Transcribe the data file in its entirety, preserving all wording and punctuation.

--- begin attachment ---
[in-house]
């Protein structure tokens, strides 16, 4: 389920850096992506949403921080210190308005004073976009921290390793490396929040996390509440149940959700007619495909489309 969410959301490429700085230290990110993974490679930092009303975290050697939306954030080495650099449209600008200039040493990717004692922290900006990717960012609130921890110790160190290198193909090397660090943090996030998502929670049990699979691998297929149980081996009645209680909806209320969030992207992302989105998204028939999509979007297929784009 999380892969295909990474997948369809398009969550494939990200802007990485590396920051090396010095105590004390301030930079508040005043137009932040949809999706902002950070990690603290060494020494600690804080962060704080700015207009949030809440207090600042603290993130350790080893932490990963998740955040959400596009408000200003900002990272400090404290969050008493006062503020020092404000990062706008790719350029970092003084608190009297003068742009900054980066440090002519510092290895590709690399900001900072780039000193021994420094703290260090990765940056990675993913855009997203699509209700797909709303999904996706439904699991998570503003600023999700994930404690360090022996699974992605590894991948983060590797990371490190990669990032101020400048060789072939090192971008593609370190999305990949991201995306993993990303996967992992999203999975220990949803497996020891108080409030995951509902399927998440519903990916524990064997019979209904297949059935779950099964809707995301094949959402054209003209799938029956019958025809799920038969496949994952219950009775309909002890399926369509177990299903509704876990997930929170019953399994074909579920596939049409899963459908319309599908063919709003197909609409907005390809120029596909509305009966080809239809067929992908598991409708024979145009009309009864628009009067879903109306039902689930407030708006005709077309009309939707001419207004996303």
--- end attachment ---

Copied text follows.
[in-house]
């Protein structure tokens, strides 16, 4: 389920850096992506949403921080210190308005004073976009921290390793490396929040996390509440149940959700007619495909489309 969410959301490429700085230290990110993974490679930092009303975290050697939306954030080495650099449209600008200039040493990717004692922290900006990717960012609130921890110790160190290198193909090397660090943090996030998502929670049990699979691998297929149980081996009645209680909806209320969030992207992302989105998204028939999509979007297929784009 999380892969295909990474997948369809398009969550494939990200802007990485590396920051090396010095105590004390301030930079508040005043137009932040949809999706902002950070990690603290060494020494600690804080962060704080700015207009949030809440207090600042603290993130350790080893932490990963998740955040959400596009408000200003900002990272400090404290969050008493006062503020020092404000990062706008790719350029970092003084608190009297003068742009900054980066440090002519510092290895590709690399900001900072780039000193021994420094703290260090990765940056990675993913855009997203699509209700797909709303999904996706439904699991998570503003600023999700994930404690360090022996699974992605590894991948983060590797990371490190990669990032101020400048060789072939090192971008593609370190999305990949991201995306993993990303996967992992999203999975220990949803497996020891108080409030995951509902399927998440519903990916524990064997019979209904297949059935779950099964809707995301094949959402054209003209799938029956019958025809799920038969496949994952219950009775309909002890399926369509177990299903509704876990997930929170019953399994074909579920596939049409899963459908319309599908063919709003197909609409907005390809120029596909509305009966080809239809067929992908598991409708024979145009009309009864628009009067879903109306039902689930407030708006005709077309009309939707001419207004996303």